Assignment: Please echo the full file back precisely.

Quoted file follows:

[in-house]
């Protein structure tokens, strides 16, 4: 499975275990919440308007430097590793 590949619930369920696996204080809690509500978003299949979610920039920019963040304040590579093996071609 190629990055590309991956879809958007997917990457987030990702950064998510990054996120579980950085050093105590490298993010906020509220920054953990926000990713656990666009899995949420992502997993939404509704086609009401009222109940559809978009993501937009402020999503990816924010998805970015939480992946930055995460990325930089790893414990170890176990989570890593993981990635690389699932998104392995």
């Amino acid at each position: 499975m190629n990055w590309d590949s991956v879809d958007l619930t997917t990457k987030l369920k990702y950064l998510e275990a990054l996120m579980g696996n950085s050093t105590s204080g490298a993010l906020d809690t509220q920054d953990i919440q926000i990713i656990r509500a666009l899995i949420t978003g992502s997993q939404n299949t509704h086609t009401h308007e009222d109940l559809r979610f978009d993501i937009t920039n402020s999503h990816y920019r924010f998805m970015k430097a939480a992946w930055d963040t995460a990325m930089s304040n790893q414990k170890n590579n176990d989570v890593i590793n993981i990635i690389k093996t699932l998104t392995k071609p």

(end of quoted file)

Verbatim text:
[in-house]
């Protein structure tokens, strides 16, 4: 499975275990919440308007430097590793 590949619930369920696996204080809690509500978003299949979610920039920019963040304040590579093996071609 190629990055590309991956879809958007997917990457987030990702950064998510990054996120579980950085050093105590490298993010906020509220920054953990926000990713656990666009899995949420992502997993939404509704086609009401009222109940559809978009993501937009402020999503990816924010998805970015939480992946930055995460990325930089790893414990170890176990989570890593993981990635690389699932998104392995």
């Amino acid at each position: 499975m190629n990055w590309d590949s991956v879809d958007l619930t997917t990457k987030l369920k990702y950064l998510e275990a990054l996120m579980g696996n950085s050093t105590s204080g490298a993010l906020d809690t509220q920054d953990i919440q926000i990713i656990r509500a666009l899995i949420t978003g992502s997993q939404n299949t509704h086609t009401h308007e009222d109940l559809r979610f978009d993501i937009t920039n402020s999503h990816y920019r924010f998805m970015k430097a939480a992946w930055d963040t995460a990325m930089s304040n790893q414990k170890n590579n176990d989570v890593i590793n993981i990635i690389k093996t699932l998104t392995k071609p």